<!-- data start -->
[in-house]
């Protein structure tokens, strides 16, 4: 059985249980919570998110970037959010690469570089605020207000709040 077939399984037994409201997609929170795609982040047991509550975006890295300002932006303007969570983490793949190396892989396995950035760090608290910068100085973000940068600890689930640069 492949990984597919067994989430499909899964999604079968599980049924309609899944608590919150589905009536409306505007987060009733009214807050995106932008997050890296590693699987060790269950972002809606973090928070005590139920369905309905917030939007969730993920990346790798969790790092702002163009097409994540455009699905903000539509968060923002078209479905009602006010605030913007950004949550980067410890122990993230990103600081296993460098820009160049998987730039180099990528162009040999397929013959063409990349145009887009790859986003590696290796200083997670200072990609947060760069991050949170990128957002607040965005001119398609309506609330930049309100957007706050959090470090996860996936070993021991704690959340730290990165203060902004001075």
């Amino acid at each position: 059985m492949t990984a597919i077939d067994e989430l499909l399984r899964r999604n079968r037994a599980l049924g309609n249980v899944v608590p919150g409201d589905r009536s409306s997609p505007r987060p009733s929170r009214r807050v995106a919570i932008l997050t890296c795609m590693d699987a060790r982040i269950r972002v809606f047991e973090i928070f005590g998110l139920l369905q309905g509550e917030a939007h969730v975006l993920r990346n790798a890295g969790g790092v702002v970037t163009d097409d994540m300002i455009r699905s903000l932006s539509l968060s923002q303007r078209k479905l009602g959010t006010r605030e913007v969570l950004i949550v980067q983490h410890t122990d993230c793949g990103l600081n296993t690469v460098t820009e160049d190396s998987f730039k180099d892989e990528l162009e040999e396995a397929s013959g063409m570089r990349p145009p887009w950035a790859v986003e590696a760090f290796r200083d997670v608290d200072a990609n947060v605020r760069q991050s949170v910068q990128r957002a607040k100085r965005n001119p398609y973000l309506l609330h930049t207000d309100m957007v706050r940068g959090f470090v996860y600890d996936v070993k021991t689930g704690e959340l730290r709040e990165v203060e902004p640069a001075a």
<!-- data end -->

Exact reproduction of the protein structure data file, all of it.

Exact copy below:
[in-house]
């Protein structure tokens, strides 16, 4: 059985249980919570998110970037959010690469570089605020207000709040 077939399984037994409201997609929170795609982040047991509550975006890295300002932006303007969570983490793949190396892989396995950035760090608290910068100085973000940068600890689930640069 492949990984597919067994989430499909899964999604079968599980049924309609899944608590919150589905009536409306505007987060009733009214807050995106932008997050890296590693699987060790269950972002809606973090928070005590139920369905309905917030939007969730993920990346790798969790790092702002163009097409994540455009699905903000539509968060923002078209479905009602006010605030913007950004949550980067410890122990993230990103600081296993460098820009160049998987730039180099990528162009040999397929013959063409990349145009887009790859986003590696290796200083997670200072990609947060760069991050949170990128957002607040965005001119398609309506609330930049309100957007706050959090470090996860996936070993021991704690959340730290990165203060902004001075």
């Amino acid at each position: 059985m492949t990984a597919i077939d067994e989430l499909l399984r899964r999604n079968r037994a599980l049924g309609n249980v899944v608590p919150g409201d589905r009536s409306s997609p505007r987060p009733s929170r009214r807050v995106a919570i932008l997050t890296c795609m590693d699987a060790r982040i269950r972002v809606f047991e973090i928070f005590g998110l139920l369905q309905g509550e917030a939007h969730v975006l993920r990346n790798a890295g969790g790092v702002v970037t163009d097409d994540m300002i455009r699905s903000l932006s539509l968060s923002q303007r078209k479905l009602g959010t006010r605030e913007v969570l950004i949550v980067q983490h410890t122990d993230c793949g990103l600081n296993t690469v460098t820009e160049d190396s998987f730039k180099d892989e990528l162009e040999e396995a397929s013959g063409m570089r990349p145009p887009w950035a790859v986003e590696a760090f290796r200083d997670v608290d200072a990609n947060v605020r760069q991050s949170v910068q990128r957002a607040k100085r965005n001119p398609y973000l309506l609330h930049t207000d309100m957007v706050r940068g959090f470090v996860y600890d996936v070993k021991t689930g704690e959340l730290r709040e990165v203060e902004p640069a001075a």